The horizon was sharp: deep blue sea against paler blue of sky. We were the only thing moving. Then, as I looked ahead, from the corner of my eye I thought I saw something move. Looking round to our port beam I saw a tiny dark speck. At first I thought it might be nothing more than debris – perhaps a log or something that had washed out to sea. There was no movement. Being on the beam, this object would soon vanish again so I decided to have another look at it through my binoculars. Even magnified it still looked like a dark indefinable speck – but then something moved again.

I knew the OM (Old Man (Captain)) would be just getting his head down after a good lunch. After having his beautiful ship scarred by a show-off pilot, he would not be amused if I called him out of his bed to see some seabirds fluttering around an old log. Nevertheless, I decided to risk it.

Soon we had altered course by ninety degrees and were headed for this unidentified object. It was not long before we could see we were heading for a fishing boat with several madly waving crewmembers on board. If we had been half a mile further away, or if I had gone into the chartroom, we would have sailed blissfully past. And the chances of anyone else seeing them were zero.

As we slowed down to come alongside the stricken vessel, we could see four men on their knees with their heads to the deck in typical Muslim style thanks to Allah. The Mahseer was one ‘fish’ they would never forget catching.

Read the rest of this article with additional pictures in Sea Breezes Magazine - November 2013 Issue
Click here to subscribe

Subscribe Graphic

Latest Issue - Look Inside!

Nexus

Most Popular

  • Less (K)Notts, More Speed! +

  • Message from the Bridge - November 2018 +

  • Tragedy in Tanzania +

  • Bells Will Ring Out on 100th Anniversary of War's End +

  • New Flying Focus Calendar 2019 +

  • 1
  • 2

Top Ten Books and DVDs of 2018

Latest Products

Maritime Log

  • Clean Air Hero +

    Titus The first in a new class of four large roll-on,rolloff car and truck carriers for Wallenius Wilhelmsen, of Norway, has Read More
  • Wreck of Cook's Endeavour Found? +

    HM Bark Endeavour Replica A team of marine archaeologists believe they may have found the wreck of Captain James Cook’s famous vessel Endeavour which Read More
  • Bells Will Ring Out on 100th Anniversary of War's End +

    Lusitania This month, Remembrance Sunday is also the 100th anniversary of the ending of the First World War and various events Read More
  • Focus on Historic Photographs of Lifeboats +

    Beken Lifeboat Collection Photographs of lifeboats dating from the turn of the 20th Century are the centrepiece of a new RNLI exhibition that Read More
  • Vehicle Carrier Runs Aground +

    Makassar Highway The vehicle carrier Makassar Highway, 17,735gt, of the Japanese company K Line, ran aground off the Swedish coast on the Read More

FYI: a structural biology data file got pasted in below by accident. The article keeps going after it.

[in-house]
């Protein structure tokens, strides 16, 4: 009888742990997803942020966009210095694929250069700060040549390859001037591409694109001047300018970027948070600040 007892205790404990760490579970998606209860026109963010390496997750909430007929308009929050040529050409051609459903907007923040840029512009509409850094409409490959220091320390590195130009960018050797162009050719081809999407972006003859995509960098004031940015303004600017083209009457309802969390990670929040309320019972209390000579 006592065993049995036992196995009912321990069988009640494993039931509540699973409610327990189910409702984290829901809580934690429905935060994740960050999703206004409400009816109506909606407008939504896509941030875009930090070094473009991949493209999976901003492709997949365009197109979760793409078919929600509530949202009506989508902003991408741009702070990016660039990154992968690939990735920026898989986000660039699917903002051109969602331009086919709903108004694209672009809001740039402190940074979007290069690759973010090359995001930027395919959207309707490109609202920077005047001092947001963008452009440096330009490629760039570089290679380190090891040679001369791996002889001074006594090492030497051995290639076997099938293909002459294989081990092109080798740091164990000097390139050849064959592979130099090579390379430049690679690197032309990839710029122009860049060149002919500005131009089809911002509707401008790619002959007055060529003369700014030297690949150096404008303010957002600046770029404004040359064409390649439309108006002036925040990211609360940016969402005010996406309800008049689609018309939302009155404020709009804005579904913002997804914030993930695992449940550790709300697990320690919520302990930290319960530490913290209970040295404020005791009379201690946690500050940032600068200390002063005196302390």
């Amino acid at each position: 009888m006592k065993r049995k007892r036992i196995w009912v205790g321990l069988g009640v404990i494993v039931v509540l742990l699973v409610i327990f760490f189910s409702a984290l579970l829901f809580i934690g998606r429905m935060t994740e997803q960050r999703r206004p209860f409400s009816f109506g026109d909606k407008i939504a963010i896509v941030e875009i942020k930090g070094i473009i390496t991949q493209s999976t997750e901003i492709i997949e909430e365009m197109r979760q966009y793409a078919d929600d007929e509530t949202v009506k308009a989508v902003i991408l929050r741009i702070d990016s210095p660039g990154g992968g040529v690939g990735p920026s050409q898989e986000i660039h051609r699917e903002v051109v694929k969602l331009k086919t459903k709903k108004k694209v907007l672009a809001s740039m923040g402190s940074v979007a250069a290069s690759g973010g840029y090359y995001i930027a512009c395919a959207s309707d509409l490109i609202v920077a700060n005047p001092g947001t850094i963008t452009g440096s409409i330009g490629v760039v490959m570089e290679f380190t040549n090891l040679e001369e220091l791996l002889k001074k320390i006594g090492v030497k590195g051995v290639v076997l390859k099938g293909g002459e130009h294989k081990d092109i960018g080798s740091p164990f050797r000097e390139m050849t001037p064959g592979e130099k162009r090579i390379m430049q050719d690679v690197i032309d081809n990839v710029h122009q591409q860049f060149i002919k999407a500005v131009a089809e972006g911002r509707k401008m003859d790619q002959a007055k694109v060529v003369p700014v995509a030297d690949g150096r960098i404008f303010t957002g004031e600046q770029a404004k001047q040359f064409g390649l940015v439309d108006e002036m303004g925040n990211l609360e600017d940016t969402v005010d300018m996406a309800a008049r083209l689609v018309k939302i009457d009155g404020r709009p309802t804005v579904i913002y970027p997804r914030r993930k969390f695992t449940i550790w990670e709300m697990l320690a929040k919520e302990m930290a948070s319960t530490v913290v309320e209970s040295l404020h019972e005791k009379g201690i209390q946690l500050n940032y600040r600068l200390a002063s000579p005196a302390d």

• 1
  • 2
  • 3

North America

  • Disabled Bulk Carrier Towed Into Harbour +

    GDF Suez North Sea A 55,848dwt bulk carrier had to be towed into New York harbour after she became disabled while more than 100 Read More
  • Annual Surveys of Titanic Wreck to Start +

    Island Pride A major expedition takes place next summer to explore the wreck of the White Star Line passenger liner Titanic, 46,328grt, Read More
  • USCG Respons as Ports Closed in Hurricane +

    USCG Dilligence Shipping and ports from the states of Virginia south to Georgia were seriously affected in mid-September by Hurricane Florence, which Read More
  • Forest of Giant Cranes and a New Wharf +

    Port of Houston The Port of Houston, in Texas, took delivery of three new neopanamax ship-to-shore cranes on Aug 6 and five rubber-tyred Read More
  • Garbage Patch Clean-up Set to Start +

    garb The first offshore cleaning system was to be installed last month in the Great Pacific Garbage Patch located halfway between Read More
  • 1
  • 2
  • 3

Asia-Pacific

  • End of Line for Jewel of a Cruise Ship +

    Pacific Jewel The carnival Cruises subsidiary, P&O Cruises Australia, are to replace the cruise ship Pacific Jewel, 70,310gt, with the Star Princess, Read More
  • Cranes Lift Ferry Superstructure onto Hull +

    Express 4 The Australian shipbuilders Austal has rolled-out a new catamaran ferry for the Danish company Molslinjen at its Henderson shipyard in Read More
  • China is World's Top Shipping Nation +

    China Containers China is the world’s leading international shipping nation, according to a new report presented at a Hamburg trade fair on Read More
  • Automatic Berthing Project Test +

    Shioji Maru The proposed joint demonstration project by four Japanese organisations relating to the safety of vessels’ auto berthing and un-berthing has Read More
  • Record Voyage for Northern Sea Route LNG Cargo +

    Christophe de Margerie A new record for crossing the Northern Sea Route was set up in July by the icebreaking LNG carrier Christophe Read More
  • 1
  • 2
  • 3

Naval Focus

  • Sea Trials Recall for Zumwalt-Class Destroyer +

    USS Michael Monsoor American News The Zumult class destroyer USS Michael Monsoor was in dockyard hands at Bath in Maine for the removal Read More
  • HMS Albion Proves Big in Japan +